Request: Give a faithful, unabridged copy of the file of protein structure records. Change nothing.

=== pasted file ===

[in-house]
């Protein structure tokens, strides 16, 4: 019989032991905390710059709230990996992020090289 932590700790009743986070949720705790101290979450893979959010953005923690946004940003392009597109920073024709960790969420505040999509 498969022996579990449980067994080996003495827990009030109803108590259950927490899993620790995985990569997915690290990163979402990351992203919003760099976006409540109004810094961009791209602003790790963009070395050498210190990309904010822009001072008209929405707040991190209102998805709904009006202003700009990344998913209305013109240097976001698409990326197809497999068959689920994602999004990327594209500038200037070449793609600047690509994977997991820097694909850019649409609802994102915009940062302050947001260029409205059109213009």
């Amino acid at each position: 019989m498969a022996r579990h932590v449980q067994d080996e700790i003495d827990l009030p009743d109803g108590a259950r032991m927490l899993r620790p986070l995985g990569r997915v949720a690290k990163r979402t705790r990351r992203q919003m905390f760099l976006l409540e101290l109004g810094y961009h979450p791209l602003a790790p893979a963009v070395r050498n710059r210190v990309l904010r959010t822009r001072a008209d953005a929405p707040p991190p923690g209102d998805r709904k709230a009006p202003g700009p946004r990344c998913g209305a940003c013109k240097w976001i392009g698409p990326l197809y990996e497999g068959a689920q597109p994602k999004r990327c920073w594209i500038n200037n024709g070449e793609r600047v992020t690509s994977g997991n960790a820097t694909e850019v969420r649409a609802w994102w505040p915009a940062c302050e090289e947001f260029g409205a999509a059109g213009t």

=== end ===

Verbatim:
[in-house]
């Protein structure tokens, strides 16, 4: 019989032991905390710059709230990996992020090289 932590700790009743986070949720705790101290979450893979959010953005923690946004940003392009597109920073024709960790969420505040999509 498969022996579990449980067994080996003495827990009030109803108590259950927490899993620790995985990569997915690290990163979402990351992203919003760099976006409540109004810094961009791209602003790790963009070395050498210190990309904010822009001072008209929405707040991190209102998805709904009006202003700009990344998913209305013109240097976001698409990326197809497999068959689920994602999004990327594209500038200037070449793609600047690509994977997991820097694909850019649409609802994102915009940062302050947001260029409205059109213009």
């Amino acid at each position: 019989m498969a022996r579990h932590v449980q067994d080996e700790i003495d827990l009030p009743d109803g108590a259950r032991m927490l899993r620790p986070l995985g990569r997915v949720a690290k990163r979402t705790r990351r992203q919003m905390f760099l976006l409540e101290l109004g810094y961009h979450p791209l602003a790790p893979a963009v070395r050498n710059r210190v990309l904010r959010t822009r001072a008209d953005a929405p707040p991190p923690g209102d998805r709904k709230a009006p202003g700009p946004r990344c998913g209305a940003c013109k240097w976001i392009g698409p990326l197809y990996e497999g068959a689920q597109p994602k999004r990327c920073w594209i500038n200037n024709g070449e793609r600047v992020t690509s994977g997991n960790a820097t694909e850019v969420r649409a609802w994102w505040p915009a940062c302050e090289e947001f260029g409205a999509a059109g213009t």